Alberta’s NDP and UCP deadlocked ahead of provincial election: ThinkHQ report

A United Conservative Party of Alberta sign is shown in front of the Alberta flag prior to the party's leadership announcement in Calgary on Thursday, Oct. 6, 2022. Alberta's rivals United Conservative Party and NDP remain deadlocked in the polls 68 days before the provincial election, a ThinkHQ survey suggests. THE CANADIAN PRESS/Jeff McIntosh. Jeff McIntosh, The Canadian Press

Alberta’s rivals United Conservative Party and NDP remain deadlocked in the polls 68 days before the provincial election, a ThinkHQ survey suggests.

In a report published on Tuesday, the public relations firm said the NDP holds 46 per cent of the decided vote, which is essentially tied with the UCP at 45 per cent. The NDP regained a “nominal lead” over the UCP since ThinkHQ’s last survey in January.

Only 13 per cent of voters are undecided about their vote, according to the report.

“The results of this survey are a bit surprising, almost counter-intuitive,” ThinkHQ president Marc Henry said in a statement.

“The Smith government has released a ‘chicken in every pot’ budget, are spending a lot on advertising on the budget and their ‘inflation-fighting’ measures … Yet, they aren’t seeing a return on that investment in the polls.”

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Click to play video: 'Danielle Smith speaks to UCP supporters in Edmonton'
Danielle Smith speaks to UCP supporters in Edmonton

ThinkHQ’s survey comes after the Angus Reid Institute published a report earlier this month suggesting Premier Danielle Smith only has an approval rating of 46 per cent.

Around 38 per cent of Albertans strongly disapprove of her, the report said.

It also comes after Smith promised a balanced budget and a fiscal plan of $68.3 billion this year, as well as several “inflationary fighting” measures such as affordability payments.

Lisa Young, a political scientist at the University of Calgary, said the UCP is having a hard time convincing reluctant voters to cast their ballots for the party again. Reluctant voters are those who voted for the UCP in 2019 but may not this year.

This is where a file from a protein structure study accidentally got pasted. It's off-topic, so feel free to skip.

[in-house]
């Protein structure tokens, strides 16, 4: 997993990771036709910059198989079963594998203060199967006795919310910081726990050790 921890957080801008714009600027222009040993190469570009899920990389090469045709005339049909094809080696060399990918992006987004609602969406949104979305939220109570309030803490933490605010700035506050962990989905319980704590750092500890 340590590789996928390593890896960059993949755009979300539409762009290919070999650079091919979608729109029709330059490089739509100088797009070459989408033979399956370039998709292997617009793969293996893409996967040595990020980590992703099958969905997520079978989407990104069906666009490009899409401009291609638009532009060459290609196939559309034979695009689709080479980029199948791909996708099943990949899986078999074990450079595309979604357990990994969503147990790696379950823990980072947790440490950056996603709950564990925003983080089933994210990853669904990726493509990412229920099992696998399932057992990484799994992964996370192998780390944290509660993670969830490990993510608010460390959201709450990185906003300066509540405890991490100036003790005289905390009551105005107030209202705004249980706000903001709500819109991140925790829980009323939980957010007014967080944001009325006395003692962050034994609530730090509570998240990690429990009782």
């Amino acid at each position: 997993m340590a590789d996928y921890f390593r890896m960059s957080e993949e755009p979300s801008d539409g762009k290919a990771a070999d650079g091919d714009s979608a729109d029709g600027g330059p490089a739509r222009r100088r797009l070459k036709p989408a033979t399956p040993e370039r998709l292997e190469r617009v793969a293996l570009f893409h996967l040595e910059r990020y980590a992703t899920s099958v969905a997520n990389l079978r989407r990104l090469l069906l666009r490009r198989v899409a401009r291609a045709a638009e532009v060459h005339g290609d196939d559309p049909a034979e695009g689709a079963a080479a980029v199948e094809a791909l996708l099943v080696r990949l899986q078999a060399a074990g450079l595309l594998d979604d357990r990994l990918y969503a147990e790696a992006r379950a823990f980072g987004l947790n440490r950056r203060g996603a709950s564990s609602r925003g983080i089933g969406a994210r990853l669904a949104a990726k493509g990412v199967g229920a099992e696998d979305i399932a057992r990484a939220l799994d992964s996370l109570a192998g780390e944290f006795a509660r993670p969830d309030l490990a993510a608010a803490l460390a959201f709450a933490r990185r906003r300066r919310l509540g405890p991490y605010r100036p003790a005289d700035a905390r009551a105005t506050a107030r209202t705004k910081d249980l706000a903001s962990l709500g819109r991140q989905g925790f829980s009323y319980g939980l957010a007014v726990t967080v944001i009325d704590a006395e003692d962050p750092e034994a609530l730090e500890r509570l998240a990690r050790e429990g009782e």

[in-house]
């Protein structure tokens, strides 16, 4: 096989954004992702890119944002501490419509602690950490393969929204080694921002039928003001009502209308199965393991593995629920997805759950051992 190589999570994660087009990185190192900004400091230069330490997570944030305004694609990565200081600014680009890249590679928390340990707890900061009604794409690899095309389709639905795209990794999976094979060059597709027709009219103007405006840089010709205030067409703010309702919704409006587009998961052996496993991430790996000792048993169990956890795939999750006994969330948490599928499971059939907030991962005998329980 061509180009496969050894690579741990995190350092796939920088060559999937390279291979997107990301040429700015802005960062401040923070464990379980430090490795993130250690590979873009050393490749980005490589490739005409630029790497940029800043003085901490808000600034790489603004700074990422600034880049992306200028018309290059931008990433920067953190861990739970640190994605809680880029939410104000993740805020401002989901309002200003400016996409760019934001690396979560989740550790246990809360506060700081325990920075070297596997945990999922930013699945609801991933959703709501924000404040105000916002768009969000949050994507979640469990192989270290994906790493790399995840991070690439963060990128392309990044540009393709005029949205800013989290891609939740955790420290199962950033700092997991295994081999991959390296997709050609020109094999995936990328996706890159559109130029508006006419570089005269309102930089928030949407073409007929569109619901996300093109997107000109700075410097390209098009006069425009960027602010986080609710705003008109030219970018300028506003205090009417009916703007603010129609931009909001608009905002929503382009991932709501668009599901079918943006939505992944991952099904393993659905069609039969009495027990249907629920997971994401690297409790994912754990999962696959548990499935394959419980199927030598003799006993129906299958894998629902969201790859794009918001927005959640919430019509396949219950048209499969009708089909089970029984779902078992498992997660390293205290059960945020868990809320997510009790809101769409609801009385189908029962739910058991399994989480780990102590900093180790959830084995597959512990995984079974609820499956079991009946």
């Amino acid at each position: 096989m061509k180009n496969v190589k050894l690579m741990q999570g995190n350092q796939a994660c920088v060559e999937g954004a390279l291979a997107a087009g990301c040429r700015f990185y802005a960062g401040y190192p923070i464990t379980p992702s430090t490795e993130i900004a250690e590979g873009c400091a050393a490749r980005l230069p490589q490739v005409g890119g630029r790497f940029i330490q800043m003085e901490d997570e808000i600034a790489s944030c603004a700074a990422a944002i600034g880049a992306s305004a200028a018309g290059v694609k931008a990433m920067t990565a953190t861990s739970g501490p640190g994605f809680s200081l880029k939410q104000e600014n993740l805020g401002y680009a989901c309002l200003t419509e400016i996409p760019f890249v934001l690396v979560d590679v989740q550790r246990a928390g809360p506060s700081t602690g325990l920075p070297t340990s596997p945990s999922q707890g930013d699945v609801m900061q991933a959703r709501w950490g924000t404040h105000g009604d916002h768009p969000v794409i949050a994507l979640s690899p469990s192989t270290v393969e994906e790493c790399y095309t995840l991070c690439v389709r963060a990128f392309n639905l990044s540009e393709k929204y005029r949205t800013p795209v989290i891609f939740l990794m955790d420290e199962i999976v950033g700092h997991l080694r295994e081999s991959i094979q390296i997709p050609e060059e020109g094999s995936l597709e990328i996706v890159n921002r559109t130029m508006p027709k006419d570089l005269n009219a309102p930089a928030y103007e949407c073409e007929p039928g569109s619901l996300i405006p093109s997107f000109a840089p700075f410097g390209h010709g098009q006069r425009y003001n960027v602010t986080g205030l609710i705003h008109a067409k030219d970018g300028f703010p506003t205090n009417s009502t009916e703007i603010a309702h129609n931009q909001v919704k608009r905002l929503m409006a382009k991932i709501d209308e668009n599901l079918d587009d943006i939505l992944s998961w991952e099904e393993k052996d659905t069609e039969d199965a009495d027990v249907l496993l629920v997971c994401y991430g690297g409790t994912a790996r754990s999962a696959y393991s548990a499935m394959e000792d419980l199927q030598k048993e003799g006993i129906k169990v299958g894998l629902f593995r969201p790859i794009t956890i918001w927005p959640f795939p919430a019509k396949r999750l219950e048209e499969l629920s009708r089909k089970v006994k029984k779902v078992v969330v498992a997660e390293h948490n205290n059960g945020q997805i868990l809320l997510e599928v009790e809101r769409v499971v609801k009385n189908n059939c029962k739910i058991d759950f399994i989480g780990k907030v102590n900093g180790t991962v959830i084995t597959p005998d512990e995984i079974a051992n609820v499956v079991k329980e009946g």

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Smith’s polarizing figure may be a contributing factor: those who deeply oppose her may vote NDP or not show up to the polls at all, Young said.

Click to play video: 'Danielle Smith promises to advocate for rural Alberta at RMA conference, addresses unpaid oil and gas taxes'
Danielle Smith promises to advocate for rural Alberta at RMA conference, addresses unpaid oil and gas taxes

“A substantial group of voters who are deeply opposed to her and some of the ideas she represents … That’s making it hard for the UCP to win those people over,” Young told QR Calgary.

“There is a group of people who voted for them in 2019 but aren’t committed to voting for them this time around.

“But (the UCP) hasn’t been able to reach enough of those voters to bring them back to supporting the party.”

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However, Young said the UCP’s waning popularity is a product of when former premier Jason Kenney was in power. Those who voted for the party previously may be unsatisfied by either the United Conservative government’s response to the COVID-19 pandemic or to the budgetary cuts in 2019, she said.

“Danielle Smith is a new fresh face, but I think she hasn’t been as successful as the party might have hoped in moving entirely beyond these questions of how the party has governed,” Young said.

“Do voters go to the polls with reinvestments in mind? Or do they go to the polls with the original cuts from 2019 in mind? That’s presumably going to decide the election in some places.”

Click to play video: 'UCP rejects calls to change firefighter workers’ compensation'
UCP rejects calls to change firefighter workers’ compensation

Young said survey results in Calgary and Edmonton paint an interesting picture of where political parties will spend most of their time campaigning this spring.

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Calgary will be a battleground that will likely determine the outcome of the next election, according to ThinkHQ. Around 48 per cent of Calgarian voters said they will vote for the NDP, but the report said the two parties are evenly matched within the Calgary Metropolitan Area.

Edmonton, however, will be an NDP stronghold. The report said around 68 per cent of voters there declared their intentions to vote for the NDP.

However, Young noted that the different methodologies used by different pollsters, relatively small sample sizes and the margins of error mean the election results may vary. Political parties will be relying on their own polls instead.

“This is noise to these parties. The parties are doing their own polling where they’re trying to figure out who is available to them as voters in key parts of the province,” she said.

“They’re also doing a lot of focus groups where they bring in random selections of people who fit certain demographic characteristics and try out different messages on them and see what resonates.”

ThinkHQ’s report was published after surveying 1,122 adult Albertans who were randomly invited to complete the survey from an Angus Reid Forum panel between March 14 and March 16. The margin of error for the survey is around 2.9 percentage points according to the public affairs firm.


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